Leaders of companies big and small share the mindset it takes to attain success in the face of all obstacles.


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True, being an can be exhausting, lonely, frustrating and terrifying. But it’s worth every drop of blood, sweat and tears when you are pursuing your passion and turning your dream into a reality.

In an ongoing series called Real Entrepreneurs, we pick the brains of founders and leaders about what it is like to have every decision big and small rest on their shoulders and have compiled their thoughts on what it takes to succeed on the long, sometimes crazy journey of an entrepreneur.

 

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Good morning, Broadsheet readers! WNBA commissioner Cathy Engelbert talks the future of live sports, Brené Brown is our collective therapist, and Citi’s Jane Fraser reflects on leading in a pandemic. Have a terrific Tuesday. 

– Vulnerability as an advantage. For the latest installment of Fortune‘s interview series about female leadership amid the coronavirus crisis, I talked to Jane Fraser, president of Citi and CEO of its global consumer banking division. Fraser shared what data she’s monitoring (community spread, public infrastructure) and what Citi’s pandemic-era offices will look like (one-way walking routes and lots of plexiglass).

Of course, the pandemic is reshaping more than companies’ physical workspace. Fraser said the crisis is an opportunity to  “smash some of the myths of how you’ve done stuff in the past,” especially as it relates to talent. She explained, for instance, why Citi offered full-time jobs to most of its summer interns before their (abbreviated, all-virtual) programs began. It took “the stress out of the system,” she said. “This way they’ll make the most of the experience…rather than stressing about, ‘How am I able to show myself when I’m not sitting there with my manager?’”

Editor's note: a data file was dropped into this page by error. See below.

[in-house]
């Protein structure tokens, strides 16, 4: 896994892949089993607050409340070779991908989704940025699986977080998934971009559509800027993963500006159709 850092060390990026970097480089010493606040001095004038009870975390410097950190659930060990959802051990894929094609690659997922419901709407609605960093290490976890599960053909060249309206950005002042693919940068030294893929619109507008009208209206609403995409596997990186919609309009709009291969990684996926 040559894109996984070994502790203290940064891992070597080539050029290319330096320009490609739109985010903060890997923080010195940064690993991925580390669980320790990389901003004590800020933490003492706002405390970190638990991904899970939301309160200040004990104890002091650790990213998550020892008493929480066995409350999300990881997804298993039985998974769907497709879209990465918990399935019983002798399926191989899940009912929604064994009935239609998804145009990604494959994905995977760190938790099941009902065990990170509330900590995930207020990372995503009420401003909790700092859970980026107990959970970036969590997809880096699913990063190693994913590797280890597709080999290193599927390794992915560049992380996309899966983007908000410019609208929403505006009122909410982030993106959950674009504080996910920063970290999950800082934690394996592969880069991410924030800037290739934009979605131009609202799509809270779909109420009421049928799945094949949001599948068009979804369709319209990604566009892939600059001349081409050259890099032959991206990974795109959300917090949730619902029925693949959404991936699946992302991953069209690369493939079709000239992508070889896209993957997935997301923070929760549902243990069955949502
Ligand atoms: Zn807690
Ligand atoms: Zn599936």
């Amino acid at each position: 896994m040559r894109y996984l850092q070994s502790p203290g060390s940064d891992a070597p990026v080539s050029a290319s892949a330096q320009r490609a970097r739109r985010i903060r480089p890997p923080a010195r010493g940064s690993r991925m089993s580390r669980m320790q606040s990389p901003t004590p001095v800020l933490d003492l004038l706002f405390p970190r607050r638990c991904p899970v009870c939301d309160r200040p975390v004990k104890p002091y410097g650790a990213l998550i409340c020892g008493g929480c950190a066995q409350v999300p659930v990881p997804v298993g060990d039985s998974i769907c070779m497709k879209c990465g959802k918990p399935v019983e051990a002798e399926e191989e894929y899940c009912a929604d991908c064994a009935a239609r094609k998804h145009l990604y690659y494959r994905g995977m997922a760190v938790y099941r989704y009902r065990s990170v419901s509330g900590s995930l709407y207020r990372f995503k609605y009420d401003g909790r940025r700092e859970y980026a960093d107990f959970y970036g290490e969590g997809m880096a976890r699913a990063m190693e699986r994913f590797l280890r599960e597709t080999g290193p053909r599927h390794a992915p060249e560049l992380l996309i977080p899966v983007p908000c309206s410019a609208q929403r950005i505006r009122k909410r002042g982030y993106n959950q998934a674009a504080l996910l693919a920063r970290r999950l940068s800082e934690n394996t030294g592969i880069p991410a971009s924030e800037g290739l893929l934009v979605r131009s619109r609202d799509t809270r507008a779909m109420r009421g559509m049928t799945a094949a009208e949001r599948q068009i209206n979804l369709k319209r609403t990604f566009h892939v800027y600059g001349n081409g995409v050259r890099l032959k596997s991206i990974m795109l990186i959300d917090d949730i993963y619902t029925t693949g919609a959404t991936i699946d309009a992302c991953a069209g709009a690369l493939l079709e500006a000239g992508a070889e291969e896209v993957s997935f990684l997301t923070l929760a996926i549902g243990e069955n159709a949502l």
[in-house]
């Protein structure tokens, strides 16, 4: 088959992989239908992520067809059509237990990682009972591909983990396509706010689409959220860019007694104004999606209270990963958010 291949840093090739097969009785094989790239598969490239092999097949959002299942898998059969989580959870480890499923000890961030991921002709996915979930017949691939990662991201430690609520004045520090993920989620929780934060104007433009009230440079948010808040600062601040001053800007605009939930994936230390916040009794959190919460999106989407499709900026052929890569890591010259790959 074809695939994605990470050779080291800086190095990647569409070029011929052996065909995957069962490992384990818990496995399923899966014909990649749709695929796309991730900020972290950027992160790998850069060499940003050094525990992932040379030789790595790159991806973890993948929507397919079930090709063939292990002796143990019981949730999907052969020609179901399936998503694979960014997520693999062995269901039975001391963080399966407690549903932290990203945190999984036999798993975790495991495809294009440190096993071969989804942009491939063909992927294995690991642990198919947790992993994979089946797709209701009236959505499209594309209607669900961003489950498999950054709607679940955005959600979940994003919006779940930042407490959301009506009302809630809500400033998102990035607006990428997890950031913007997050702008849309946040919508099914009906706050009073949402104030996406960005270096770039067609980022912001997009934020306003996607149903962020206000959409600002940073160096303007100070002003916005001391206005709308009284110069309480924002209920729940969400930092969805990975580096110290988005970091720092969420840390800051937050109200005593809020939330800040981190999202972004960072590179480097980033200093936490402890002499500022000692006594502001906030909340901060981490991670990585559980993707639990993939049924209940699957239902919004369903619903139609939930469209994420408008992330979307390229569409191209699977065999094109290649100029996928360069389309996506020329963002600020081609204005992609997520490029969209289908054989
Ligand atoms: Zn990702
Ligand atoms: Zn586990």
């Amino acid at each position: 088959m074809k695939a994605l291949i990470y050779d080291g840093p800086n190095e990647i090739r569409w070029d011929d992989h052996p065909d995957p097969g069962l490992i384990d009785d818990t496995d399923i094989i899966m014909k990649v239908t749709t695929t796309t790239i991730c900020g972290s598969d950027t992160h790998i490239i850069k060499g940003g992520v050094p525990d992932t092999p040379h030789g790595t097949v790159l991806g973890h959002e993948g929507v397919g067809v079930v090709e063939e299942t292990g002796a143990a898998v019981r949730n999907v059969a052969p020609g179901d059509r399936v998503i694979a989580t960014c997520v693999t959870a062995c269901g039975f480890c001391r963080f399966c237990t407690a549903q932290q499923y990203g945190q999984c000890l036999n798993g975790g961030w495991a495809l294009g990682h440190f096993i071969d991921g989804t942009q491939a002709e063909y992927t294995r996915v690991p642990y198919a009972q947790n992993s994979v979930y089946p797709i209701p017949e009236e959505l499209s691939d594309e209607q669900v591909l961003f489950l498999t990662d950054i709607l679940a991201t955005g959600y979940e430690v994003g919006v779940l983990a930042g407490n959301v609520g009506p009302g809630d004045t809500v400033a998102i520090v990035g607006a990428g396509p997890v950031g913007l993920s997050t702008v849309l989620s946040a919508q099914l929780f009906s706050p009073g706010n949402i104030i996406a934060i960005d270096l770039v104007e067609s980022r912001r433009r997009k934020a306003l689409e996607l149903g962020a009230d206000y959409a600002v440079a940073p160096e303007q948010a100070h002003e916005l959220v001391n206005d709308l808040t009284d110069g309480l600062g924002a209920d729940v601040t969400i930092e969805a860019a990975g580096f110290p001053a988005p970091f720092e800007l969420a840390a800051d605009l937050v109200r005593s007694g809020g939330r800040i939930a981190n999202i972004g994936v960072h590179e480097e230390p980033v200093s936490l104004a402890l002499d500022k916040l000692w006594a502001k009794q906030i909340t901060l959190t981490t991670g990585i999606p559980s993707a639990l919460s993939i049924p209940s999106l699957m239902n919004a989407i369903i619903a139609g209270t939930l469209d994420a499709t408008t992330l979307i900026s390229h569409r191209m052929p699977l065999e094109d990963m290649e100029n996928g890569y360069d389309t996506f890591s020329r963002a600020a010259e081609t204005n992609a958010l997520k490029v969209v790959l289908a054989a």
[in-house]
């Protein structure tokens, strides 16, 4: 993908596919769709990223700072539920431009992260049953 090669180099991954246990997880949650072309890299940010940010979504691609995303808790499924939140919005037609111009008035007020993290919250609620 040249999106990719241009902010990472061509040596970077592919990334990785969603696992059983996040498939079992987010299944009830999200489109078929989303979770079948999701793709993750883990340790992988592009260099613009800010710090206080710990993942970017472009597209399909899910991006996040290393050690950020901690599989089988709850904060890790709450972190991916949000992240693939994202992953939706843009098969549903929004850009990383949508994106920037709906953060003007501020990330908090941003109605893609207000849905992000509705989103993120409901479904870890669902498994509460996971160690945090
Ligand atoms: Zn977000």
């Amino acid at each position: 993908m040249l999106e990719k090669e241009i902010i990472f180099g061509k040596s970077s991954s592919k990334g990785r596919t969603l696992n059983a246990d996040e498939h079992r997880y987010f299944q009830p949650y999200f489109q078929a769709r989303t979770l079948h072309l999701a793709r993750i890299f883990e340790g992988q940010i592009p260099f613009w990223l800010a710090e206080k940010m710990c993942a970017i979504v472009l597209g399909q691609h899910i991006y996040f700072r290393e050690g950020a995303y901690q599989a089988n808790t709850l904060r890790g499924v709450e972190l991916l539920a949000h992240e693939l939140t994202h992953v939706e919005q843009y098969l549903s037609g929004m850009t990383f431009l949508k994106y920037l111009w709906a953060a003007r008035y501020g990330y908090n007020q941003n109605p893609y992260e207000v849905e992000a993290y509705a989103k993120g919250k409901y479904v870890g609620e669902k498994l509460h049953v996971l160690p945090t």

I was especially interested, however, in …

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Good morning.

A new episode of our podcast Leadership Next is out this morning featuring Cathy Engelbert, commissioner of the WNBA, who talked with us about struggling to figure out how to stage a basketball season in the midst of a pandemic.

Before taking the WNBA job last summer, Engelbert was the first female CEO of Deloitte, working there for 33 years, and as CEO for five. She says the similarities between business and basketball are surprising.

“I ran a people-first agenda at Deloitte, now we are running a player-first agenda. I took a 12-city tour and I listened to all the stakeholders, the media, the fans, the owners, the GMs, the front office people. It was pretty funny the similarities to big business. What I figured out very quickly was sports is big business.”

Engelbert played basketball herself in high school and college (Lehigh), and credits her rise into leadership to an athletic upbringing.

“It was all about competitiveness. I am one of eight kids. Five brothers. Really competitive background. We fought for everything, from cereal to pop tarts